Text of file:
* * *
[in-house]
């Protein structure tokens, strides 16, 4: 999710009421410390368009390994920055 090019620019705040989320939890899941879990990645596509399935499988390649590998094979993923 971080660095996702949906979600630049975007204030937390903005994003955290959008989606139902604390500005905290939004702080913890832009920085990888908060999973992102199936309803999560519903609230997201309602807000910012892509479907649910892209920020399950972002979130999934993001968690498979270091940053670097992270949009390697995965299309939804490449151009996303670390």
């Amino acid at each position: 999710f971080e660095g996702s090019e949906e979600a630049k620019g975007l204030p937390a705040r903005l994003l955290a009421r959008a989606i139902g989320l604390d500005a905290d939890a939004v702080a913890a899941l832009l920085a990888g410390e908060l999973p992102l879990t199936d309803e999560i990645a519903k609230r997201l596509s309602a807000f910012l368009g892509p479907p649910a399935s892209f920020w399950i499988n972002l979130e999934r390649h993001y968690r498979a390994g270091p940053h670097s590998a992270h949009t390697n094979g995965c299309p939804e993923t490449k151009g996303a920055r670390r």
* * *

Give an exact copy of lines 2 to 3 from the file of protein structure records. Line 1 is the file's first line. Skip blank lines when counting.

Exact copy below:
């Protein structure tokens, strides 16, 4: 999710009421410390368009390994920055 090019620019705040989320939890899941879990990645596509399935499988390649590998094979993923 971080660095996702949906979600630049975007204030937390903005994003955290959008989606139902604390500005905290939004702080913890832009920085990888908060999973992102199936309803999560519903609230997201309602807000910012892509479907649910892209920020399950972002979130999934993001968690498979270091940053670097992270949009390697995965299309939804490449151009996303670390």
């Amino acid at each position: 999710f971080e660095g996702s090019e949906e979600a630049k620019g975007l204030p937390a705040r903005l994003l955290a009421r959008a989606i139902g989320l604390d500005a905290d939890a939004v702080a913890a899941l832009l920085a990888g410390e908060l999973p992102l879990t199936d309803e999560i990645a519903k609230r997201l596509s309602a807000f910012l368009g892509p479907p649910a399935s892209f920020w399950i499988n972002l979130e999934r390649h993001y968690r498979a390994g270091p940053h670097s590998a992270h949009t390697n094979g995965c299309p939804e993923t490449k151009g996303a920055r670390r």